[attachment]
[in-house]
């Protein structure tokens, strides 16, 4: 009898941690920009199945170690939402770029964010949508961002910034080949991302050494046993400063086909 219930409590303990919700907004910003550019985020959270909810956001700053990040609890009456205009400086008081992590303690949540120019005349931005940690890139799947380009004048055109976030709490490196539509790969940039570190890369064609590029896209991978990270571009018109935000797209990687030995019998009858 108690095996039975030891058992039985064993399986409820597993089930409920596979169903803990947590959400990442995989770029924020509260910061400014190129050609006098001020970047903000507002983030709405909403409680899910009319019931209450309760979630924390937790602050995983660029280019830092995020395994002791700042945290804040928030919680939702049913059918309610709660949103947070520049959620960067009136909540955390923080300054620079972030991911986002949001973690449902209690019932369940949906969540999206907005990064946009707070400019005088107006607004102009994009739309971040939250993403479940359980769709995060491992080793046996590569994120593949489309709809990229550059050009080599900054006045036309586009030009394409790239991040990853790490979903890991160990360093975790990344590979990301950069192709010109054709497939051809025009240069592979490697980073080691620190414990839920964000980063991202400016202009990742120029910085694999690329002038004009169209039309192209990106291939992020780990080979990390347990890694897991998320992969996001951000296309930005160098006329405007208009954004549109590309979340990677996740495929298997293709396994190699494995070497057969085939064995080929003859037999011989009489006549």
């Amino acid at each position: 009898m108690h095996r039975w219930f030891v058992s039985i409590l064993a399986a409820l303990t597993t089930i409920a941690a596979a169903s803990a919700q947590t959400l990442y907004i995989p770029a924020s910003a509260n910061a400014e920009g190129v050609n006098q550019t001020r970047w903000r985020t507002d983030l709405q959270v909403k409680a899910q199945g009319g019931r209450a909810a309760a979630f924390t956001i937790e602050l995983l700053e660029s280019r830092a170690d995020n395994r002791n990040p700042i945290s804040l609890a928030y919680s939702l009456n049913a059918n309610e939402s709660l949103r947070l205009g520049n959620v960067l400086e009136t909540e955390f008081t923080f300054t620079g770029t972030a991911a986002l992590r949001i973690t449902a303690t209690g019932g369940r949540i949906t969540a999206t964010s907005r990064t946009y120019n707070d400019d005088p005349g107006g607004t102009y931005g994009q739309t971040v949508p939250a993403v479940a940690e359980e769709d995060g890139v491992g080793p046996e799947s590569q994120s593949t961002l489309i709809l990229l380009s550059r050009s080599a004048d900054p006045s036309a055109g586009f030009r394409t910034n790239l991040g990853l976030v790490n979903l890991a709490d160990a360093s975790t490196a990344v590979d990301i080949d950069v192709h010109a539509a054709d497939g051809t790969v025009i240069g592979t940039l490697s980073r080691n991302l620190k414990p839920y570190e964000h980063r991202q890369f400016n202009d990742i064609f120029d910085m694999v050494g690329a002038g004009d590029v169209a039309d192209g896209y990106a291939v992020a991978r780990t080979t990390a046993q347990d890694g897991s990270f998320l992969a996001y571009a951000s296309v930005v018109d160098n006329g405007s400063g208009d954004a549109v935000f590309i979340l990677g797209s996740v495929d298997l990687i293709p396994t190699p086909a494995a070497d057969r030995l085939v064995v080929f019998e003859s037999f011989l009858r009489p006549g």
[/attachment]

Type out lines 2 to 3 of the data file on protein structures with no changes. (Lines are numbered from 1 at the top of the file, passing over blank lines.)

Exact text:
């Protein structure tokens, strides 16, 4: 009898941690920009199945170690939402770029964010949508961002910034080949991302050494046993400063086909 219930409590303990919700907004910003550019985020959270909810956001700053990040609890009456205009400086008081992590303690949540120019005349931005940690890139799947380009004048055109976030709490490196539509790969940039570190890369064609590029896209991978990270571009018109935000797209990687030995019998009858 108690095996039975030891058992039985064993399986409820597993089930409920596979169903803990947590959400990442995989770029924020509260910061400014190129050609006098001020970047903000507002983030709405909403409680899910009319019931209450309760979630924390937790602050995983660029280019830092995020395994002791700042945290804040928030919680939702049913059918309610709660949103947070520049959620960067009136909540955390923080300054620079972030991911986002949001973690449902209690019932369940949906969540999206907005990064946009707070400019005088107006607004102009994009739309971040939250993403479940359980769709995060491992080793046996590569994120593949489309709809990229550059050009080599900054006045036309586009030009394409790239991040990853790490979903890991160990360093975790990344590979990301950069192709010109054709497939051809025009240069592979490697980073080691620190414990839920964000980063991202400016202009990742120029910085694999690329002038004009169209039309192209990106291939992020780990080979990390347990890694897991998320992969996001951000296309930005160098006329405007208009954004549109590309979340990677996740495929298997293709396994190699494995070497057969085939064995080929003859037999011989009489006549």
């Amino acid at each position: 009898m108690h095996r039975w219930f030891v058992s039985i409590l064993a399986a409820l303990t597993t089930i409920a941690a596979a169903s803990a919700q947590t959400l990442y907004i995989p770029a924020s910003a509260n910061a400014e920009g190129v050609n006098q550019t001020r970047w903000r985020t507002d983030l709405q959270v909403k409680a899910q199945g009319g019931r209450a909810a309760a979630f924390t956001i937790e602050l995983l700053e660029s280019r830092a170690d995020n395994r002791n990040p700042i945290s804040l609890a928030y919680s939702l009456n049913a059918n309610e939402s709660l949103r947070l205009g520049n959620v960067l400086e009136t909540e955390f008081t923080f300054t620079g770029t972030a991911a986002l992590r949001i973690t449902a303690t209690g019932g369940r949540i949906t969540a999206t964010s907005r990064t946009y120019n707070d400019d005088p005349g107006g607004t102009y931005g994009q739309t971040v949508p939250a993403v479940a940690e359980e769709d995060g890139v491992g080793p046996e799947s590569q994120s593949t961002l489309i709809l990229l380009s550059r050009s080599a004048d900054p006045s036309a055109g586009f030009r394409t910034n790239l991040g990853l976030v790490n979903l890991a709490d160990a360093s975790t490196a990344v590979d990301i080949d950069v192709h010109a539509a054709d497939g051809t790969v025009i240069g592979t940039l490697s980073r080691n991302l620190k414990p839920y570190e964000h980063r991202q890369f400016n202009d990742i064609f120029d910085m694999v050494g690329a002038g004009d590029v169209a039309d192209g896209y990106a291939v992020a991978r780990t080979t990390a046993q347990d890694g897991s990270f998320l992969a996001y571009a951000s296309v930005v018109d160098n006329g405007s400063g208009d954004a549109v935000f590309i979340l990677g797209s996740v495929d298997l990687i293709p396994t190699p086909a494995a070497d057969r030995l085939v064995v080929f019998e003859s037999f011989l009858r009489p006549g």